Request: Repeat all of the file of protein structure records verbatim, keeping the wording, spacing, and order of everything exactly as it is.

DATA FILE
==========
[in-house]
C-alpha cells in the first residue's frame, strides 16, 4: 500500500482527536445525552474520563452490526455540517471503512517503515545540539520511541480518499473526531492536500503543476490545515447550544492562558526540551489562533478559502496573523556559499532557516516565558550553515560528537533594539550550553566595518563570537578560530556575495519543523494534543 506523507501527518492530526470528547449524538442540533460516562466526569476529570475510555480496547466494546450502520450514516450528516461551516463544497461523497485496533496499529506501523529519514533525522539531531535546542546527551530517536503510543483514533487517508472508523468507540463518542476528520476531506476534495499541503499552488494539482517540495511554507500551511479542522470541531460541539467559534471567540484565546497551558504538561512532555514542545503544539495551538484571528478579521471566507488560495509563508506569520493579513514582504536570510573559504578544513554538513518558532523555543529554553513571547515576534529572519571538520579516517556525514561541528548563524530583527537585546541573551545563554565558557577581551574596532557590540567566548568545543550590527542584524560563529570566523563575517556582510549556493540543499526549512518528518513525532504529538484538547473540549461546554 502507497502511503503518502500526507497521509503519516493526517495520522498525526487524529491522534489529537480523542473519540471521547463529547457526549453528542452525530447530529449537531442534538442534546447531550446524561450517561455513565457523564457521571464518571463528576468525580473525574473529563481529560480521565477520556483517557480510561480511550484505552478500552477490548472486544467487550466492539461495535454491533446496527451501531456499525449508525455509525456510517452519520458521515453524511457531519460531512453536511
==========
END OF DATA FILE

[in-house]
C-alpha cells in the first residue's frame, strides 16, 4: 500500500482527536445525552474520563452490526455540517471503512517503515545540539520511541480518499473526531492536500503543476490545515447550544492562558526540551489562533478559502496573523556559499532557516516565558550553515560528537533594539550550553566595518563570537578560530556575495519543523494534543 506523507501527518492530526470528547449524538442540533460516562466526569476529570475510555480496547466494546450502520450514516450528516461551516463544497461523497485496533496499529506501523529519514533525522539531531535546542546527551530517536503510543483514533487517508472508523468507540463518542476528520476531506476534495499541503499552488494539482517540495511554507500551511479542522470541531460541539467559534471567540484565546497551558504538561512532555514542545503544539495551538484571528478579521471566507488560495509563508506569520493579513514582504536570510573559504578544513554538513518558532523555543529554553513571547515576534529572519571538520579516517556525514561541528548563524530583527537585546541573551545563554565558557577581551574596532557590540567566548568545543550590527542584524560563529570566523563575517556582510549556493540543499526549512518528518513525532504529538484538547473540549461546554 502507497502511503503518502500526507497521509503519516493526517495520522498525526487524529491522534489529537480523542473519540471521547463529547457526549453528542452525530447530529449537531442534538442534546447531550446524561450517561455513565457523564457521571464518571463528576468525580473525574473529563481529560480521565477520556483517557480510561480511550484505552478500552477490548472486544467487550466492539461495535454491533446496527451501531456499525449508525455509525456510517452519520458521515453524511457531519460531512453536511